When Sunday started, Keegan Bradley was of-Famer Pat Bradley's nephew.

After a winning a playoff at Atlanta Athletic Club, he is now PGA Champion Keegan Bradley.

That is a huge leap for a 25-year-old PGA Tour rookie. During the final round, the only hole that made him look like a rookie was the par-three 15th.

Bradley made a mess of that long par-three to tumble five strokes behind Jason Dufner, but he responded like a true champion would.

The Vermont native birdied three of the next four holes, including the first playoff hole, as Dufner stumbled down the stretch. Bradley birdied 16 and 17 in regulation, then parred 18 to end at minus-eight.

Dufner stumbled to three consecutive bogeys from the 15th to slide back to eight-under. He parred the 18th to set up the three-hole aggregate playoff.

In the extra session, Bradley birdied the first hole (No. 16) to grab the early lead. He parred the next two holes to hold off Dufner, who bogeyed the second extra hole, before making birdie on the third playoff hole to end one shot back.

The playoff was not without drama of course.

The pin on the 18th green was tucked in the back left corner of the green. Instead of taking the safe route to the middle of the putting surface, Bradley pulled his approach shot long and left of the stick.

And Dufner did the same thing as they both flew over the heart of the greenside pond to get to the green. After Dufner poured in his 20-footer for birdie, it was all up to Bradley.

One-putt and he wins by two. Two-putt and he wins by one. Three-jack? I think we all knew that wasn't happening. Bradley's birdie effort stopped inches from the cup, and he tapped in for par and the win.

Thinking back to his playoff win at the Byron Nelson earlier this year helped calm Bradley's nerves. However, he wasn't calm the entire extra session.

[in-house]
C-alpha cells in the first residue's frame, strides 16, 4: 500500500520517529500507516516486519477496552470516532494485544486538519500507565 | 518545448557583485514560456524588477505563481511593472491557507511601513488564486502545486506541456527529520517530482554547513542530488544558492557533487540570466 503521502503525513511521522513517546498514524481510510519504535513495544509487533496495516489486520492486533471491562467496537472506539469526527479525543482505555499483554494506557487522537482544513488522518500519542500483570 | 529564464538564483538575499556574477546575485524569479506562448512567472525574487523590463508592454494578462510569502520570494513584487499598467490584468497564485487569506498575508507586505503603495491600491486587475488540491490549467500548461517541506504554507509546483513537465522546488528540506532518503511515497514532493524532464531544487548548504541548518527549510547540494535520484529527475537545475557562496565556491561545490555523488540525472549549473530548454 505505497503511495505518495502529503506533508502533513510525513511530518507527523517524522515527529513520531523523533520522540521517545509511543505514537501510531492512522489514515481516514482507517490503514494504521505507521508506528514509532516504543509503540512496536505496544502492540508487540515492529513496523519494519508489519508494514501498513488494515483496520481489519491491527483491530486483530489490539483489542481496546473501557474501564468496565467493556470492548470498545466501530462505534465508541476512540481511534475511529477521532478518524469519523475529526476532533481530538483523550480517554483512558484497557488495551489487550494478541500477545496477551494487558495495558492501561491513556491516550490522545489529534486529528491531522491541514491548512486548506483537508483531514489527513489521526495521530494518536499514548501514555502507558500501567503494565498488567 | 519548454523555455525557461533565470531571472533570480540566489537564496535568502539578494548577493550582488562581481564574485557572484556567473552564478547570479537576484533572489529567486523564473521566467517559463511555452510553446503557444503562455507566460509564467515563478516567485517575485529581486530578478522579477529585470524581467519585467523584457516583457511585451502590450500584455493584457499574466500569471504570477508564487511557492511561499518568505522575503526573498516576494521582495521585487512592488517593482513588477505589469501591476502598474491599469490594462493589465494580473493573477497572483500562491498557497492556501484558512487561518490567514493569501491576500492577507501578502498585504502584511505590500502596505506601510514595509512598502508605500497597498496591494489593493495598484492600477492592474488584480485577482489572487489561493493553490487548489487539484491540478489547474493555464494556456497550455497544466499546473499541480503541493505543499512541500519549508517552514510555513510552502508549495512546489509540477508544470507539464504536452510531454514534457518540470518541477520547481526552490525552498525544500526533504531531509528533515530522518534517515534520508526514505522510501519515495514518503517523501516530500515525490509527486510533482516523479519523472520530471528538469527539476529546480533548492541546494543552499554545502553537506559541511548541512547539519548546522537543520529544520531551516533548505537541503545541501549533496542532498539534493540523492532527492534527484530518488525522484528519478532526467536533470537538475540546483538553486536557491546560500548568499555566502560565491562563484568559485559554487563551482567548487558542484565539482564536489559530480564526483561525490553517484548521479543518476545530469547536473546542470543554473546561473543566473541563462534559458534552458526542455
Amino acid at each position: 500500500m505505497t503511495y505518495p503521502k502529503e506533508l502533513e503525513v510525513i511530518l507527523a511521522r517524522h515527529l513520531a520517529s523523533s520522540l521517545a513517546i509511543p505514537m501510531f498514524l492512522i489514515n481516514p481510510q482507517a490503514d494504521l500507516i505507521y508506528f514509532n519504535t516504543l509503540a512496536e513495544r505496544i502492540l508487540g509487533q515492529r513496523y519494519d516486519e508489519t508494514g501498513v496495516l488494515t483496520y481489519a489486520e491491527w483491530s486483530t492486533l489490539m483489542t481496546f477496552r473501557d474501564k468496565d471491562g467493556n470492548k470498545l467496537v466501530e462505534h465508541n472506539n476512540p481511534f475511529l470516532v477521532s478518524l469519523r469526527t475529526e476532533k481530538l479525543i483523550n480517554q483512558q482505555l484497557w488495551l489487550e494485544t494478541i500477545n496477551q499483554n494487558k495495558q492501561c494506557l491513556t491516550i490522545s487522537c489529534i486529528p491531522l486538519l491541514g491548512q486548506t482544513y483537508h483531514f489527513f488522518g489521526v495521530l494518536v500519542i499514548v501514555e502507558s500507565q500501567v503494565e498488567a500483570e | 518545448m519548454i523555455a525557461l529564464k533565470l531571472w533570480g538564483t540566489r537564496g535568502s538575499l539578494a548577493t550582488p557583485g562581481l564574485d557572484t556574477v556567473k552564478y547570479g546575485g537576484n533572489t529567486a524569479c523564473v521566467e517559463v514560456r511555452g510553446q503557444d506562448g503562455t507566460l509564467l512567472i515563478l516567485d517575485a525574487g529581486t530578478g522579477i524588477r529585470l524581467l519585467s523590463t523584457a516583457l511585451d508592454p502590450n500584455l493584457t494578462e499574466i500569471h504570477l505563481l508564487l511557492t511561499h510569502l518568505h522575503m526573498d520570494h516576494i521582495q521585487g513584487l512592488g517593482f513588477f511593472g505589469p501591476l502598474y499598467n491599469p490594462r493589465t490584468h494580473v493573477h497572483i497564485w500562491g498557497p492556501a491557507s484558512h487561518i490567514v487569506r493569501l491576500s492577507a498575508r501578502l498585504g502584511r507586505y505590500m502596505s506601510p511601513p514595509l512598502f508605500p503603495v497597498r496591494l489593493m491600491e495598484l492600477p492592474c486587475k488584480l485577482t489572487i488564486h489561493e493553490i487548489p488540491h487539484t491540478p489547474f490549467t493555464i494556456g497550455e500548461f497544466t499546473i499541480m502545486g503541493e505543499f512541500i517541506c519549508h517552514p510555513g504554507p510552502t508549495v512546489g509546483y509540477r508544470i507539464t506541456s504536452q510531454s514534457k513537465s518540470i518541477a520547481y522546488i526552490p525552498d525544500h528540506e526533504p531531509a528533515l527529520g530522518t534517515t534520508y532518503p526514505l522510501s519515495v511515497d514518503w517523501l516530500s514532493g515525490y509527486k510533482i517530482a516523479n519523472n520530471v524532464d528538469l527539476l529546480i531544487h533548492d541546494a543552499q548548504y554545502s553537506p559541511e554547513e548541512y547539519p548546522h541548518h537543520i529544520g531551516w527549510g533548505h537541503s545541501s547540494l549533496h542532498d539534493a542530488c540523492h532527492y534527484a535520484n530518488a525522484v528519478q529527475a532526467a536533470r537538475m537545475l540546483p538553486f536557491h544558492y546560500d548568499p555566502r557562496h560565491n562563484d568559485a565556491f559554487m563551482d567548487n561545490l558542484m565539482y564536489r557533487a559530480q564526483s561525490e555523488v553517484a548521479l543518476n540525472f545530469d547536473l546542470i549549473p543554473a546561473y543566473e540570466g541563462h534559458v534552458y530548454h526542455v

"I was just trying to stay upright honestly," Bradley said of his walk to the 18th green in the playoff. "I hit the shot on 18 and taking a sip out of my water bottle and my hand is literally shaking, violently. There was so much adrenaline, because the shot in on regulation, I thought it was short and it ended up getting there."

Bradley's approach to 18 in regulation was on an equally daunting line. He came up short, left of the pin with that shot, but it was much closer to the water's edge than his second shot in the playoff was.

Isn't that what we want in our champions? That go-for-broke mantra.

Who gives us more than that than Phil Mickelson? Lefty, it turns out, had plenty to do with Bradley picking up the Wanamaker Trophy on Sunday.

"Phil and Camilo [Villegas] gave me some advice that only players can. Phil has been great to me. He's just told me to stay more patient out there," Bradley explained. "The major thing I tried to do this week was under-react to everything whether it was a good thing or a terrible thing.

"And if you watch Phil play, he gets excited, but he never gets too down on himself, and that was the key."

It was Bradley's own mind that was weighing on him.

"One of the things that's been on my mind a lot is [that] it was important to me to win Rookie of the Year, and that's something that was hurting me out there, thinking about it," he admitted.